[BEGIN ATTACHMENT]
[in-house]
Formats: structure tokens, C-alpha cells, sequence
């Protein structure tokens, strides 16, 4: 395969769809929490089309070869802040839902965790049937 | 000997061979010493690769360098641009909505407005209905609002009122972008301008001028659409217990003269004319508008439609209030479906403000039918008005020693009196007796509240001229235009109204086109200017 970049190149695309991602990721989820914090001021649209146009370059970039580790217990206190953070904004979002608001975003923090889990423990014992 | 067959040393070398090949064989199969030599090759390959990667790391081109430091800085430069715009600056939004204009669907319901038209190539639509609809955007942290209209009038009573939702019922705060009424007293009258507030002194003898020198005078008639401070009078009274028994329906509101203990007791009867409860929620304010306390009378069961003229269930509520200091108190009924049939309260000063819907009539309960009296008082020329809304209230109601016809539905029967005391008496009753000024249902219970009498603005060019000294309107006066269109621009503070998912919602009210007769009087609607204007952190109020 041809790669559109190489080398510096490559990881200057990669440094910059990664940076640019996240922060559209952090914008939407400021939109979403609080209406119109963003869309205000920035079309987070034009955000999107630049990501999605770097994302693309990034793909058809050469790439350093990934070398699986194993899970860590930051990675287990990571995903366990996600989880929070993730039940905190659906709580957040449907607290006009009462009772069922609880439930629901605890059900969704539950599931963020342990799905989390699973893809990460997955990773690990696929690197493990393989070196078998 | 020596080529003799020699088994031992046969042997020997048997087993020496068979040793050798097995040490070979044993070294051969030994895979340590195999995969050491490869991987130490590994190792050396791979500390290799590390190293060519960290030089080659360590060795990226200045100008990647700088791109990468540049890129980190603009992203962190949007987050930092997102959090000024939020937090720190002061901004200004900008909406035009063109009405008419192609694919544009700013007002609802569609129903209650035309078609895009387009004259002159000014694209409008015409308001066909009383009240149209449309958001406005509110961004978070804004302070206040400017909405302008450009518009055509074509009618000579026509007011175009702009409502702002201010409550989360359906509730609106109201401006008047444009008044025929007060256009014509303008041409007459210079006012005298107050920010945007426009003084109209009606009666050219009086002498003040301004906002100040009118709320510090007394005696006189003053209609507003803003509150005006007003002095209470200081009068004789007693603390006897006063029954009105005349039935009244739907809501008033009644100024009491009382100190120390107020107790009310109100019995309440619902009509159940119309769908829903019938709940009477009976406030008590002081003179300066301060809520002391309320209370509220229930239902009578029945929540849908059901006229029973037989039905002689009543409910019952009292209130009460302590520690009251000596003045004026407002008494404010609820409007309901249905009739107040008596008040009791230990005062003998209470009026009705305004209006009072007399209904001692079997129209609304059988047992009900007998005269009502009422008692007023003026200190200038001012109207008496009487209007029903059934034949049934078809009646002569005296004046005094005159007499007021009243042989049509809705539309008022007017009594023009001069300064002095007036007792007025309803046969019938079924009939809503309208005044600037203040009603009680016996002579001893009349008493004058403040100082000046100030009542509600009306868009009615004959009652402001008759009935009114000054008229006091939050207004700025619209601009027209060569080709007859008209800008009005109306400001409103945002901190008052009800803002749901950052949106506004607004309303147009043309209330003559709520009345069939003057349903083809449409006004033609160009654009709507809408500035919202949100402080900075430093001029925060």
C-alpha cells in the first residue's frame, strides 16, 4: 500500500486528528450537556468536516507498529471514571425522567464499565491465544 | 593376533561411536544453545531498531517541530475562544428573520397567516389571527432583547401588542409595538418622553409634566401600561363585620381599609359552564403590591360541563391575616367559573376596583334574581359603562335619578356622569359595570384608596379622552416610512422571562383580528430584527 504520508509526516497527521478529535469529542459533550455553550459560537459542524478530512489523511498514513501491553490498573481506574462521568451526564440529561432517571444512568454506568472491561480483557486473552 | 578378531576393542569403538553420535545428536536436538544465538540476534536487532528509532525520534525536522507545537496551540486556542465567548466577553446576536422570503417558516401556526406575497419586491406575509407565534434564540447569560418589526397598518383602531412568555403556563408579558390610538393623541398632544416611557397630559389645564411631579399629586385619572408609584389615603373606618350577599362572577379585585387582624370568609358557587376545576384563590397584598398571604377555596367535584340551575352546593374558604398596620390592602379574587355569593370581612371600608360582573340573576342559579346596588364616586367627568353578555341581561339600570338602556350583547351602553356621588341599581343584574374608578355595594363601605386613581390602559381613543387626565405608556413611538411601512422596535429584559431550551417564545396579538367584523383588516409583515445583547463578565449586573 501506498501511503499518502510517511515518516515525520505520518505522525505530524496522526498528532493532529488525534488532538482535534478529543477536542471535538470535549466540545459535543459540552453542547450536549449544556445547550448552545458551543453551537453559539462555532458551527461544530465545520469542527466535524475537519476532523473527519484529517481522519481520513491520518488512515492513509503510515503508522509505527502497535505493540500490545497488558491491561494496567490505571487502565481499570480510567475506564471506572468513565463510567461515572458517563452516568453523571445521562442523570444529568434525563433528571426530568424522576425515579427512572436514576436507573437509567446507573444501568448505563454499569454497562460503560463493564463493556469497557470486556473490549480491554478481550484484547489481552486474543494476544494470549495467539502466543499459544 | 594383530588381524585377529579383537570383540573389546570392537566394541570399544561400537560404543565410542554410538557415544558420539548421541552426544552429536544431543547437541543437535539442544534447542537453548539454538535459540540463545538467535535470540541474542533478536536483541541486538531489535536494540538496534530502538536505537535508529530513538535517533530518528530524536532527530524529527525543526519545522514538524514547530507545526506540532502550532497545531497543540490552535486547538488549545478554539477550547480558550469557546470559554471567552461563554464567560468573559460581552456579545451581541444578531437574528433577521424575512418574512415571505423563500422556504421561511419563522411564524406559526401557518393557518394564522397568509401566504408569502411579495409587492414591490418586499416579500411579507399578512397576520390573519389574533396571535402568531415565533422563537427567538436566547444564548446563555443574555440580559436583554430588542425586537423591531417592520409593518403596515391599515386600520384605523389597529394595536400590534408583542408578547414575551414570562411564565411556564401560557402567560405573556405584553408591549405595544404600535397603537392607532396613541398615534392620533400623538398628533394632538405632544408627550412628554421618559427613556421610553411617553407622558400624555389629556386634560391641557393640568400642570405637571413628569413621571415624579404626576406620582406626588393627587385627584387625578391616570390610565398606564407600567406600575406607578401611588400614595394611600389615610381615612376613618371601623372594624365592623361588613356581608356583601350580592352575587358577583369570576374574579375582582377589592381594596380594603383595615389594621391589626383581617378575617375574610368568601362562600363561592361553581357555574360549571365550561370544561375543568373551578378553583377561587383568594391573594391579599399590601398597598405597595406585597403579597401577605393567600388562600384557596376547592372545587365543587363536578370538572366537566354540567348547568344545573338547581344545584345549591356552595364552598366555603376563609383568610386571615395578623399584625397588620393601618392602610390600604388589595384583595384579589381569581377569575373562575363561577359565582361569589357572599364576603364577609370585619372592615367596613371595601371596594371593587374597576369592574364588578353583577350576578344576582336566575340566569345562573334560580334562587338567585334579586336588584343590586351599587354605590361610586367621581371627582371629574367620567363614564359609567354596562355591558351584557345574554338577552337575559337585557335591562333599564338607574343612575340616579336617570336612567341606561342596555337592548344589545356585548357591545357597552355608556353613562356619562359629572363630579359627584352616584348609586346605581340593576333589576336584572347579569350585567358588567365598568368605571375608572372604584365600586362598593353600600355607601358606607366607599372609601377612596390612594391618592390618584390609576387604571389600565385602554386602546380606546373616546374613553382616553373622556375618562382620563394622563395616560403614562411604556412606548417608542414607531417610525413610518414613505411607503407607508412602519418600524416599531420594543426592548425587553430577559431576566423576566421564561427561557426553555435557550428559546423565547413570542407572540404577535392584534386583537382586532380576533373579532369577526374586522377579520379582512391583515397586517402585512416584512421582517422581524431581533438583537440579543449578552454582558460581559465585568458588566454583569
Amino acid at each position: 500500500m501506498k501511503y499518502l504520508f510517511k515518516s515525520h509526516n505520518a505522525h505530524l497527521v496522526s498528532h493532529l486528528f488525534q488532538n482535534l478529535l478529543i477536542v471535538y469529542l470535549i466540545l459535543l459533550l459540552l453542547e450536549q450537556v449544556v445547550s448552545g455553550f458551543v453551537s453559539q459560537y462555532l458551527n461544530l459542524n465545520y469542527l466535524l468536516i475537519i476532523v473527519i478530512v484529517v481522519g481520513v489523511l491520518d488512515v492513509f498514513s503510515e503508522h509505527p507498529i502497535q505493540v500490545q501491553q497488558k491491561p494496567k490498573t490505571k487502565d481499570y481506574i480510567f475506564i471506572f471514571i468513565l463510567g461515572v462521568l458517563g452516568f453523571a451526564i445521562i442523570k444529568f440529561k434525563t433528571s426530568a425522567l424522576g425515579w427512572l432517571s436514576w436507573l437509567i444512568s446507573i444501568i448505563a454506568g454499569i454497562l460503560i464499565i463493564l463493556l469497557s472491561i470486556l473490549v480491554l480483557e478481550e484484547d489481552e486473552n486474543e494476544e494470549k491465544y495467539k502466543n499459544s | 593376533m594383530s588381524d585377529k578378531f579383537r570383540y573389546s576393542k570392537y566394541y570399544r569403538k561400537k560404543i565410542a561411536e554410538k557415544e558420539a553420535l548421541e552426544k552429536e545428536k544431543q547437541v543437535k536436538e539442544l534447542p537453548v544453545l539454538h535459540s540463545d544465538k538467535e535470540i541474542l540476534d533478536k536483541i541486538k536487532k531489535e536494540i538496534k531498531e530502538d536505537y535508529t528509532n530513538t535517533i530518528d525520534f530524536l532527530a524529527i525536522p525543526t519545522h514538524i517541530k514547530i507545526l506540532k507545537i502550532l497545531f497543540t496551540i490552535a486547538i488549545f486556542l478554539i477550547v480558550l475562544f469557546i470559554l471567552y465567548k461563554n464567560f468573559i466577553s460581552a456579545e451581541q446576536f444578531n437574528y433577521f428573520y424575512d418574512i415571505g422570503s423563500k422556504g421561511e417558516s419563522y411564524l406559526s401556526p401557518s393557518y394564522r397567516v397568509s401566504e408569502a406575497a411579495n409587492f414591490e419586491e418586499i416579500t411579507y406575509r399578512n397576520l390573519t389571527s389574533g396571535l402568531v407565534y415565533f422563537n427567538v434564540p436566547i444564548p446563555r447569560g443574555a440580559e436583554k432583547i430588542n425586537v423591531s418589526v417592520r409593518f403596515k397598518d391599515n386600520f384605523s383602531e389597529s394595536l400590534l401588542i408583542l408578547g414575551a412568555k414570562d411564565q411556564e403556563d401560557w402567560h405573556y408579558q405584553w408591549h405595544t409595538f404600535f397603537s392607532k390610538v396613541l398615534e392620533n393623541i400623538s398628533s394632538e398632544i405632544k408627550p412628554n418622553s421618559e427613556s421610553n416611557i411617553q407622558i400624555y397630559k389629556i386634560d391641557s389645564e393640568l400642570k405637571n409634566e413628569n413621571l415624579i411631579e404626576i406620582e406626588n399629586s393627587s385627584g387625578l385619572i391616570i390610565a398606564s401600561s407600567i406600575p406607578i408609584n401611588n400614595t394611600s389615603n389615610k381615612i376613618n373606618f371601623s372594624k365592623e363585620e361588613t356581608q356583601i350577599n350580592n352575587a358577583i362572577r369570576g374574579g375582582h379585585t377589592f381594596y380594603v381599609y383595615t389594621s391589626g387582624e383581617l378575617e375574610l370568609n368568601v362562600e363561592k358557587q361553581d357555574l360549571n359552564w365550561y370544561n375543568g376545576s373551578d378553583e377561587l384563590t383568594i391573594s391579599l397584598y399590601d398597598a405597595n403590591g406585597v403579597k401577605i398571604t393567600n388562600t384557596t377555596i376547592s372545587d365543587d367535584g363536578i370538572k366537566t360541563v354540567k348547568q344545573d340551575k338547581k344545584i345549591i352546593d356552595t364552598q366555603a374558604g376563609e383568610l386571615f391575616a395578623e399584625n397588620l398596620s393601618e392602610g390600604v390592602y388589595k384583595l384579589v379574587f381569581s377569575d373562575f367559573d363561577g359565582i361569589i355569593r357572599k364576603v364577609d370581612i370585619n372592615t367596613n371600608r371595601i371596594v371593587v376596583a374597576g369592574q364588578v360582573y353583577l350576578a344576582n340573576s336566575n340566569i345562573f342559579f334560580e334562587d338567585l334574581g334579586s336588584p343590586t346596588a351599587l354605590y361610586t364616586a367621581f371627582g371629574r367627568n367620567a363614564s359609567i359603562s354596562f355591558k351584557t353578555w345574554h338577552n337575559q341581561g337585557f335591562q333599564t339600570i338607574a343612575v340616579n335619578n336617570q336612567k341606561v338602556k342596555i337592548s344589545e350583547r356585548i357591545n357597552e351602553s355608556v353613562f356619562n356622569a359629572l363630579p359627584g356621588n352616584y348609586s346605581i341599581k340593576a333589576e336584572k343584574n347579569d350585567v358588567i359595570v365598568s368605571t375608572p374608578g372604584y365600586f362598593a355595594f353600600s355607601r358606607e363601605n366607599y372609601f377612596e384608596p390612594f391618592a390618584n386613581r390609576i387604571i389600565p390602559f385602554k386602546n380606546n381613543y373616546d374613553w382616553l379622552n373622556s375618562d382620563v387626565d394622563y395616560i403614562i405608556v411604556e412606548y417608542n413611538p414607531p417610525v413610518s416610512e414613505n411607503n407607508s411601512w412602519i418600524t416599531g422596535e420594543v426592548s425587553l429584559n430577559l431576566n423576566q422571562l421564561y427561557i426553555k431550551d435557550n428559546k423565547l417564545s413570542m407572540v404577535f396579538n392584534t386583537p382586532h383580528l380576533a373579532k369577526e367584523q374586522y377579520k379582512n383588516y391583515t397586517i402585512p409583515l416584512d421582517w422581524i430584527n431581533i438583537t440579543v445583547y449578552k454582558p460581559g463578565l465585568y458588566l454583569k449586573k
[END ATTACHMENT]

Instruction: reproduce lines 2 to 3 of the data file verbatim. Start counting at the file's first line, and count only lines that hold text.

Formats: structure tokens, C-alpha cells, sequence
């Protein structure tokens, strides 16, 4: 395969769809929490089309070869802040839902965790049937 | 000997061979010493690769360098641009909505407005209905609002009122972008301008001028659409217990003269004319508008439609209030479906403000039918008005020693009196007796509240001229235009109204086109200017 970049190149695309991602990721989820914090001021649209146009370059970039580790217990206190953070904004979002608001975003923090889990423990014992 | 067959040393070398090949064989199969030599090759390959990667790391081109430091800085430069715009600056939004204009669907319901038209190539639509609809955007942290209209009038009573939702019922705060009424007293009258507030002194003898020198005078008639401070009078009274028994329906509101203990007791009867409860929620304010306390009378069961003229269930509520200091108190009924049939309260000063819907009539309960009296008082020329809304209230109601016809539905029967005391008496009753000024249902219970009498603005060019000294309107006066269109621009503070998912919602009210007769009087609607204007952190109020 041809790669559109190489080398510096490559990881200057990669440094910059990664940076640019996240922060559209952090914008939407400021939109979403609080209406119109963003869309205000920035079309987070034009955000999107630049990501999605770097994302693309990034793909058809050469790439350093990934070398699986194993899970860590930051990675287990990571995903366990996600989880929070993730039940905190659906709580957040449907607290006009009462009772069922609880439930629901605890059900969704539950599931963020342990799905989390699973893809990460997955990773690990696929690197493990393989070196078998 | 020596080529003799020699088994031992046969042997020997048997087993020496068979040793050798097995040490070979044993070294051969030994895979340590195999995969050491490869991987130490590994190792050396791979500390290799590390190293060519960290030089080659360590060795990226200045100008990647700088791109990468540049890129980190603009992203962190949007987050930092997102959090000024939020937090720190002061901004200004900008909406035009063109009405008419192609694919544009700013007002609802569609129903209650035309078609895009387009004259002159000014694209409008015409308001066909009383009240149209449309958001406005509110961004978070804004302070206040400017909405302008450009518009055509074509009618000579026509007011175009702009409502702002201010409550989360359906509730609106109201401006008047444009008044025929007060256009014509303008041409007459210079006012005298107050920010945007426009003084109209009606009666050219009086002498003040301004906002100040009118709320510090007394005696006189003053209609507003803003509150005006007003002095209470200081009068004789007693603390006897006063029954009105005349039935009244739907809501008033009644100024009491009382100190120390107020107790009310109100019995309440619902009509159940119309769908829903019938709940009477009976406030008590002081003179300066301060809520002391309320209370509220229930239902009578029945929540849908059901006229029973037989039905002689009543409910019952009292209130009460302590520690009251000596003045004026407002008494404010609820409007309901249905009739107040008596008040009791230990005062003998209470009026009705305004209006009072007399209904001692079997129209609304059988047992009900007998005269009502009422008692007023003026200190200038001012109207008496009487209007029903059934034949049934078809009646002569005296004046005094005159007499007021009243042989049509809705539309008022007017009594023009001069300064002095007036007792007025309803046969019938079924009939809503309208005044600037203040009603009680016996002579001893009349008493004058403040100082000046100030009542509600009306868009009615004959009652402001008759009935009114000054008229006091939050207004700025619209601009027209060569080709007859008209800008009005109306400001409103945002901190008052009800803002749901950052949106506004607004309303147009043309209330003559709520009345069939003057349903083809449409006004033609160009654009709507809408500035919202949100402080900075430093001029925060």